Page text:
In a scattering-stencil reticle, most of the electrons impinging on the reticle membrane are transmitted through the reticle rather than absorbed by the membrane. However, such electrons tend to be significantly scattered or diffused as they pass through the membrane. In a scattering-stencil reticle, as in an absorption stencil reticle, electrons passing through the cutouts are not scattered. Image contrast is obtained by placing a contrast aperture (that blocks electrons scattered by the reticle to prevent such electrons from propagating to the substrate) at or near a beam-convergence plane of the projection-optical system. I.e., the contrast aperture is placed at the Fourier plane, in the projection-optical system, of the reticle plane. Thus, scattered electrons that would otherwise impair image contrast are prevented from propagating to the image on the substrate.
With a stencil reticle, an island-shaped membrane feature cannot be disposed at the center of a cutout in the surrounding membrane because the island-shaped membrane feature would have no physical support. This is termed the “donut-feature” problem. To solve this problem, at least the surrounding cutout is split between two “complementary” exposure units of the reticle. Each split portion is separately projected and exposed onto the substrate. During exposure of the two exposure units, each split portion is positioned on the substrate such that the two cutouts are stitched together to form the exposed region surrounding the island-shaped non-exposed region. This method is termed dividing a reticle pattern into complementary pattern portions. Unfortunately, dividing a reticle pattern into complementary pattern portions requires two separate exposures to image the pattern portion including the island-shaped feature. The need to perform two exposures rather than one decreases throughput by a corresponding amount.
To solve the donut-feature problem, a “scattering-membrane reticle” can be used that comprises a relatively thin (e.g., 2 μm thick) electron-transmissive reticle membrane without cutouts. Pattern features are defined on such a reticle by a corresponding pattern of an electron-scattering material layered on the membrane. As electrons of the illumination beam pass through the membrane, virtually no electron scattering occurs. However, passage of electrons of the illumination beam through the electron-scattering material causes substantial electron scattering. A scattering membrane reticle improves throughput because island features can be projected onto the substrate without the need for complementary exposure units.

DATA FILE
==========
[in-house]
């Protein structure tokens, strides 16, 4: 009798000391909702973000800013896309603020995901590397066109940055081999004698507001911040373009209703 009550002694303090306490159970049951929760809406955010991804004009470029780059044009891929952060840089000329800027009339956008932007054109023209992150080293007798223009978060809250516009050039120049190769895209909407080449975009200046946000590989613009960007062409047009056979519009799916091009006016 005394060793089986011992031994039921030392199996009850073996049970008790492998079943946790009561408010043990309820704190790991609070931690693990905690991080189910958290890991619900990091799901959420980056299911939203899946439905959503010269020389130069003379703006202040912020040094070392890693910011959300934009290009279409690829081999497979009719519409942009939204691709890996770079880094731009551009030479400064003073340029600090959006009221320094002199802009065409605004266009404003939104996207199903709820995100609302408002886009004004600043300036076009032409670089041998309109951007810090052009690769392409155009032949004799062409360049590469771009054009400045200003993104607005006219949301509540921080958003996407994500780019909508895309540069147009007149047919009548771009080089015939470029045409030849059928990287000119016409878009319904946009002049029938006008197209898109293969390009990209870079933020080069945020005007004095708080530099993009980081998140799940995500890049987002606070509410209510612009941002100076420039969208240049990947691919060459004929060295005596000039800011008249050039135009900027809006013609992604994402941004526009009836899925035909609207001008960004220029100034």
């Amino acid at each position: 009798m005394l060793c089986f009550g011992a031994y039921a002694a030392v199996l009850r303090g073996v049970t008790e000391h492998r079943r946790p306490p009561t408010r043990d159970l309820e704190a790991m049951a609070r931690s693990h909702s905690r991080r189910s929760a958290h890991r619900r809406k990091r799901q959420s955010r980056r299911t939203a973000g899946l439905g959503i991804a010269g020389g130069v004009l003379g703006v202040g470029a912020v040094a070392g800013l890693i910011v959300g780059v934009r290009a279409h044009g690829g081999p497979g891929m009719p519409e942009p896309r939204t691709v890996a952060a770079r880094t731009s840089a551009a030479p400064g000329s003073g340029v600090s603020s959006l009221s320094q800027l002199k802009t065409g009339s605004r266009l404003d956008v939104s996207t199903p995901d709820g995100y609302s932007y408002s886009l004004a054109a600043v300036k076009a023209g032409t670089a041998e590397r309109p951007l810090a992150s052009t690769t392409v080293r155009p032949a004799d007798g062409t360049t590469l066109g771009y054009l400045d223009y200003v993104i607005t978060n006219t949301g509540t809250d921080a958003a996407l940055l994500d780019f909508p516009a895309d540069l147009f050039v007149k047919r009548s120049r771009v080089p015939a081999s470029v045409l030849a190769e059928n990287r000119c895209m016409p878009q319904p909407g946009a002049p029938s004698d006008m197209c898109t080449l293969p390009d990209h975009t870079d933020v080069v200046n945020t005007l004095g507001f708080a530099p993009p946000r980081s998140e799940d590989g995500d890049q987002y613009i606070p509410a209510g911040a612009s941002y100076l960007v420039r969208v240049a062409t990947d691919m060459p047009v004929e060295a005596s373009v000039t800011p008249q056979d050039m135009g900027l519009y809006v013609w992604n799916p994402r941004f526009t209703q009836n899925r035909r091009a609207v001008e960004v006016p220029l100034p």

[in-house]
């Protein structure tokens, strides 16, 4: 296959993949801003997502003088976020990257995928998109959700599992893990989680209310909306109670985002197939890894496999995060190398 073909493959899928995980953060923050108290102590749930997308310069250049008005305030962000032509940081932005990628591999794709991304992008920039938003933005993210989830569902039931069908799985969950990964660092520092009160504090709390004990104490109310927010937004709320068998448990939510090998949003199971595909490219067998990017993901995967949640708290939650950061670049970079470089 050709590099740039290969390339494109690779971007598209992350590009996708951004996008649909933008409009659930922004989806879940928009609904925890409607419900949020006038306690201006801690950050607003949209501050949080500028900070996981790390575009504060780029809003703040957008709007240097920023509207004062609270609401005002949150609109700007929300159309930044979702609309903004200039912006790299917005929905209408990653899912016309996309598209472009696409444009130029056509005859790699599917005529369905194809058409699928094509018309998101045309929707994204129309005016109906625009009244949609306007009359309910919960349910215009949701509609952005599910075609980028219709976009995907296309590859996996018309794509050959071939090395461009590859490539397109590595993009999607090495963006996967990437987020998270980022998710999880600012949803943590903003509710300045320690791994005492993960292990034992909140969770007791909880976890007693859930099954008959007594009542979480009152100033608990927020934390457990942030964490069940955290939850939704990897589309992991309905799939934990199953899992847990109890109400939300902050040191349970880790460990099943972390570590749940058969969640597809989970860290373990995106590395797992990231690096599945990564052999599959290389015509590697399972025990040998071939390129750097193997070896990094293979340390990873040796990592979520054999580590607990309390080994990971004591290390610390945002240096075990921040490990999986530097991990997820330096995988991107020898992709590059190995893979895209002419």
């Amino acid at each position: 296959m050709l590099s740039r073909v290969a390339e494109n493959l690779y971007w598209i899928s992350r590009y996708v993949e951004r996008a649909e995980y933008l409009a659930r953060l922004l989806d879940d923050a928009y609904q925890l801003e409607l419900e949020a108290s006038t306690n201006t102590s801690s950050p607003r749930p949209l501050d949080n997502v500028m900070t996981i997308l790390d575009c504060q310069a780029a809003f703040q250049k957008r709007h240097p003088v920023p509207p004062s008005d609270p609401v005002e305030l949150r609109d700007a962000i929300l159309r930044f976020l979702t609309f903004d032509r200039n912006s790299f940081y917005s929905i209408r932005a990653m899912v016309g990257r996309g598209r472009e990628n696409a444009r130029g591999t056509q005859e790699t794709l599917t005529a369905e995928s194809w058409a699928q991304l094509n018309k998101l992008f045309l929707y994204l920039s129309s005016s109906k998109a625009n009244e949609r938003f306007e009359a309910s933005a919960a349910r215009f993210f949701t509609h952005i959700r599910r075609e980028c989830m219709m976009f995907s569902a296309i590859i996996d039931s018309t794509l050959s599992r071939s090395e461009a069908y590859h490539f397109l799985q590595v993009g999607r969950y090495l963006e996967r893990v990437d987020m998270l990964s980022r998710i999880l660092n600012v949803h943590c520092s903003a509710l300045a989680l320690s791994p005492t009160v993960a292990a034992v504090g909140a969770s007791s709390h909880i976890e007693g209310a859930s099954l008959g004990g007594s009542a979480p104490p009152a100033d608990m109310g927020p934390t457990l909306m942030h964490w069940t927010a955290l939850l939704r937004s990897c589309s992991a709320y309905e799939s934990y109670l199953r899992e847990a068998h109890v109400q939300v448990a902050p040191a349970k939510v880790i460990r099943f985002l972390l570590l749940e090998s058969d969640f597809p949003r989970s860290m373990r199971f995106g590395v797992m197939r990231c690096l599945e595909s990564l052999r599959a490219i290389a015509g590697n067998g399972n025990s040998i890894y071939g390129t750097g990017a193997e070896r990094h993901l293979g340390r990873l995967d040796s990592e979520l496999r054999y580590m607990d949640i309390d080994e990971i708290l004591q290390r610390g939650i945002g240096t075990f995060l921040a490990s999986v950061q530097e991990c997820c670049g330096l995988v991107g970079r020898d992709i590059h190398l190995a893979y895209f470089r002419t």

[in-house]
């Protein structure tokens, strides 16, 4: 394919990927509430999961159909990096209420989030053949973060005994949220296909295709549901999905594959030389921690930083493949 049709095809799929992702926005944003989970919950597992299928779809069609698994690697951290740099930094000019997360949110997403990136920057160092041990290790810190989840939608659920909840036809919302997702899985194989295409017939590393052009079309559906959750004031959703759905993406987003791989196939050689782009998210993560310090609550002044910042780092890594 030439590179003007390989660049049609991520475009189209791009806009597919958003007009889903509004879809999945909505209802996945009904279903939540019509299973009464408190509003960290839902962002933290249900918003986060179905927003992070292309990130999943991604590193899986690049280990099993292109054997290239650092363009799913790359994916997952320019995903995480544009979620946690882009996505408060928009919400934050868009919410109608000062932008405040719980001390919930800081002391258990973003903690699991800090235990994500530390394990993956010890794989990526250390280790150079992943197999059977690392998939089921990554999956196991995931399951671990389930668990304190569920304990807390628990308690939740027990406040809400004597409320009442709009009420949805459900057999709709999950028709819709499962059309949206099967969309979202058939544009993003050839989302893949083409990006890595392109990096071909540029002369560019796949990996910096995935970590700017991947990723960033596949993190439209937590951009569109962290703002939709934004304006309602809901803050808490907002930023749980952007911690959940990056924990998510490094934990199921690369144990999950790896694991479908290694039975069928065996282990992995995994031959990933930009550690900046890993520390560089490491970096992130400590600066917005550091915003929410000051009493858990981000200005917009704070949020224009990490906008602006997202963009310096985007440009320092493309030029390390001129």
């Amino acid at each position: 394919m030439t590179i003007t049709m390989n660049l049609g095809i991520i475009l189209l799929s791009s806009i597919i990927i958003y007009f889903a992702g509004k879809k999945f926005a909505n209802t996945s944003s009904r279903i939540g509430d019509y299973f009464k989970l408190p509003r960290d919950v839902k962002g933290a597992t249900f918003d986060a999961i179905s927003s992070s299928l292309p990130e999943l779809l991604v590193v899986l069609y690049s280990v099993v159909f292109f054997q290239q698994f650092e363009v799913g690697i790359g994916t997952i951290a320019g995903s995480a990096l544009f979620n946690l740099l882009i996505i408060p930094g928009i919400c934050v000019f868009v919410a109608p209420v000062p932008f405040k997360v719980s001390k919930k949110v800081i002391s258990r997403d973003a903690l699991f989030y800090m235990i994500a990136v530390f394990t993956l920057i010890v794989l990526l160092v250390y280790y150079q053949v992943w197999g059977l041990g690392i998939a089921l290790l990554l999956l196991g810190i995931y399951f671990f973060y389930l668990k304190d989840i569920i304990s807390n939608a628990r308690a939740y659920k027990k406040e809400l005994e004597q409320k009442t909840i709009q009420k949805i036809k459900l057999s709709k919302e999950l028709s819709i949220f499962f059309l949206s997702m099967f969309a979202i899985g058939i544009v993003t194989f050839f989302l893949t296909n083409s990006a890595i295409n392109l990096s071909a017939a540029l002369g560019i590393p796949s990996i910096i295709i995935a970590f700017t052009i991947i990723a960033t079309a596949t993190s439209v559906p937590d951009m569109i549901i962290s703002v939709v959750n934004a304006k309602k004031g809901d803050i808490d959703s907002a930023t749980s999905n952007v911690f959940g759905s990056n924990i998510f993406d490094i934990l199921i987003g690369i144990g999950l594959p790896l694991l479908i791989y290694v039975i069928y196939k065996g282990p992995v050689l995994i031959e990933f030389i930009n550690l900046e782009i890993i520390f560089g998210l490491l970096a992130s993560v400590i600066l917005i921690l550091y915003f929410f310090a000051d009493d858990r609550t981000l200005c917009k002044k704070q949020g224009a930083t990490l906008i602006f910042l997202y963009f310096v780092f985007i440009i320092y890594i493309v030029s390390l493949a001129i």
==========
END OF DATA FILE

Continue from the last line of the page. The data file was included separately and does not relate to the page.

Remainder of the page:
In the electron-optical system (comprising the illumination-optical system and the projection-optical system) of a conventional electron-beam microlithography apparatus, it is necessary occasionally to adjust the axial alignment, focal position, and/or the amount of astigmatism correction exhibited by the electron-optical system. For axial alignment, the respective excitation currents or voltages applied to the projection lenses and/or deflectors are set to “standard conditions” that cause the electron beam to pass through the center of the contrast aperture. Such an axial alignment is typically performed whenever, for example, an exposure-pattern lot is changed or whenever periodic adjustments are made to the microlithography apparatus.
In spot-beam scanning systems, since the beam diameter is very small at less than 1 μm, beam axial alignment can be performed using methods as used in scanning electron microscopy. For instance, the beam is scanned over a reference plane (represented by the reticle surface or the substrate surface) and the location of the beam axis is accurately determined by detecting and analyzing signals created by electrons in the scanning beam (e.g., absorption-current signal, backscattered-electron signal, secondary electron signal, etc.). Similar methods can be employed in variable-shaped-beam systems in which the beam diameter can be adjusted down to a very small diameter.
A cell-projection system can employ a variable-shaped beam, especially to form on the substrate portions of the pattern that are not repeated. Whenever an absorption stencil reticle is used with such a system, axial alignment can be performed in a manner substantially identical to that used in a spot-beam scanning system. This is because a spot beam can be formed using the variable-shaped beam system.
However, with a divided-pattern projection-transfer system, the beam dimension is relatively large at (1 mm)2 at the mask and (0.25 mm)2 at the substrate. Such a wide beam causes excessive dispersion of signals that would otherwise be useful for axial alignment of the beam, such as a backscattered-electron signal from an axial alignment pattern, for reliable use in axially aligning the beam. As a result, in contrast to axial alignment methods as used in spot-beam scanning systems or variable-shaped beam systems, the signal is inadequate for use in making sufficiently accurate determinations of beam axial alignment.